But I’ll tell you, uh, I went to visit London, it’s a very expensive city, but there are no options in London to rent an entire unit. So they’ve done it in other jurisdictions where their laws were stronger and they can do it here and they can do it in Louisiana too. They can follow the law.

TY MONTAGUE 

Yeah. Thank you for that. Both really interesting takes on, on things Airbnb could change. As I thought about this, the first thing that occurred to me is that Airbnb has already gotten into the real estate development business through, I guess I’d call it a side hustle called Backyard.

They’re actually building housing of various kinds that are air quotes, you know, Airbnb friendly. And so they’re in a great position to actually begin to directly solve the housing scarcity problem that they themselves are creating. So I’m going to call my idea Local Love. So imagine with the Local Love initiative, Airbnb would begin to finance and build net new low cost housing in the neighborhoods

hardest hit by gentrification. Local love would be funded either by essentially taxing part of the profits, the platform is making locally. Maybe it’s by sharing the financial burden between the platform and local hosts, especially hosts who have more than one property on the platform. And since, you know, presumably, the local tax base is going up due to gentrification maybe we could get municipalities to also share part of the burden? You, you both will be the experts there. but my idea local love would create affordable housing to preserve local communities and wherever possible, create housing that is in itself, Airbnb friendly so that it also helps some low-income folks to begin to actually become Airbnb hosts and supplement their own income.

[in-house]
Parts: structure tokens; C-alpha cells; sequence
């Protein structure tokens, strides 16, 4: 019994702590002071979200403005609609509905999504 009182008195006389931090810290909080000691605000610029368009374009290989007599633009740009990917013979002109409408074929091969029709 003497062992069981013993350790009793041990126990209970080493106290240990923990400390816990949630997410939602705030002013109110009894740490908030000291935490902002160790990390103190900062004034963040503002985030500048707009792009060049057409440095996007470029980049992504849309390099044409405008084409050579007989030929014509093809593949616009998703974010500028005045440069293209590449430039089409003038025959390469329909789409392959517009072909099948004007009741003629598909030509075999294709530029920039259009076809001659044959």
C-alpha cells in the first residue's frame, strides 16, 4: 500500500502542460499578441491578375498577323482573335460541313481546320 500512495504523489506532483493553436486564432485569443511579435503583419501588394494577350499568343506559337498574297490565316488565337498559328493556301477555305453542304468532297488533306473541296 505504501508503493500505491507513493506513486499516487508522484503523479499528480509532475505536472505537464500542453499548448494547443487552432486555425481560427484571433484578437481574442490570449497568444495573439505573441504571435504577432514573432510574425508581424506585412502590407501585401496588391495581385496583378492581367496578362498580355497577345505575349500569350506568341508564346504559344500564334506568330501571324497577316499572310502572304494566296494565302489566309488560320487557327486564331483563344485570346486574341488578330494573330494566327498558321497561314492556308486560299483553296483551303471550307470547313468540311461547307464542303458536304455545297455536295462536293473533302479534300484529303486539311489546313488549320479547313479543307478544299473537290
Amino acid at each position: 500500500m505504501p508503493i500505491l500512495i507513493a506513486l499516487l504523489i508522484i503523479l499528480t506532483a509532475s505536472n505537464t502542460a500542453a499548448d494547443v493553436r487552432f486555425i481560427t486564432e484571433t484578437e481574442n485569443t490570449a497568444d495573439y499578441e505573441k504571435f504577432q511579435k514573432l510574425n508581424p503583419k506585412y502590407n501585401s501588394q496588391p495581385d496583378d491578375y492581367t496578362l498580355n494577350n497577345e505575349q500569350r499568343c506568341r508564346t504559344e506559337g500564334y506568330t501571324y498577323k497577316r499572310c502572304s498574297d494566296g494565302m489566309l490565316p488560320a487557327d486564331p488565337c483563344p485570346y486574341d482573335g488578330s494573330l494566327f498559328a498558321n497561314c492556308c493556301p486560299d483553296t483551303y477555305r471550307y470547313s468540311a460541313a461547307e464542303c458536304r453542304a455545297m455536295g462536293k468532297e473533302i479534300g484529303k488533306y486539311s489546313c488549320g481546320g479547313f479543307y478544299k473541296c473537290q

So, what do you both think of that idea? Any love for local love?

It’s okay. If you hate it, just tell me.

Veronica Reed: I don’t hate it. I think the issue is that you have to have the available, um, like, uh, properties for infill, um, at, at, at a scale that makes a difference, right. Because when we talk about the need for housing development here in the city, we talk about the 33,000 units would solve our affordable housing issue. But the thing is, is that we can’t build 33,000 units to solve that issue.

We have to look at what’s already here to solve the problem.

BEN KALLOS

Veronica is right. It’s about where to build. 

I think that your idea could work in some places where they don’t have the money to build the affordable housing. And, uh, Airbnb might be interested in having more hosts in the Catskills, which at least during this pandemic has become a destination for families who need to get out of the city. And they might want as much money coming in from urban areas, uh, as possible. So it could be a boon for parts of this, uh, state parts of this country that have seen abandonment because the jobs just weren’t there.

TY MONTAGUE 

That’s interesting. Yeah. So maybe it’s, maybe it’s not in New York and not in New Orleans, but it’s maybe, maybe it’s an idea that could work elsewhere. Um, Veronica, I want to build on your idea a little bit, cause, cause it seems to me that what lies at the center of what you were advocating for is transparency. Um, just another flavor of transparency that I wanted to, put out there and see what the two of you think of. You know, right now the, the platform, there is a reputation grade that you get on the platform, right? Uh, hosts, grade guests, guests grade hosts, and, and there’s a whole hierarchy that’s created there already on the platform.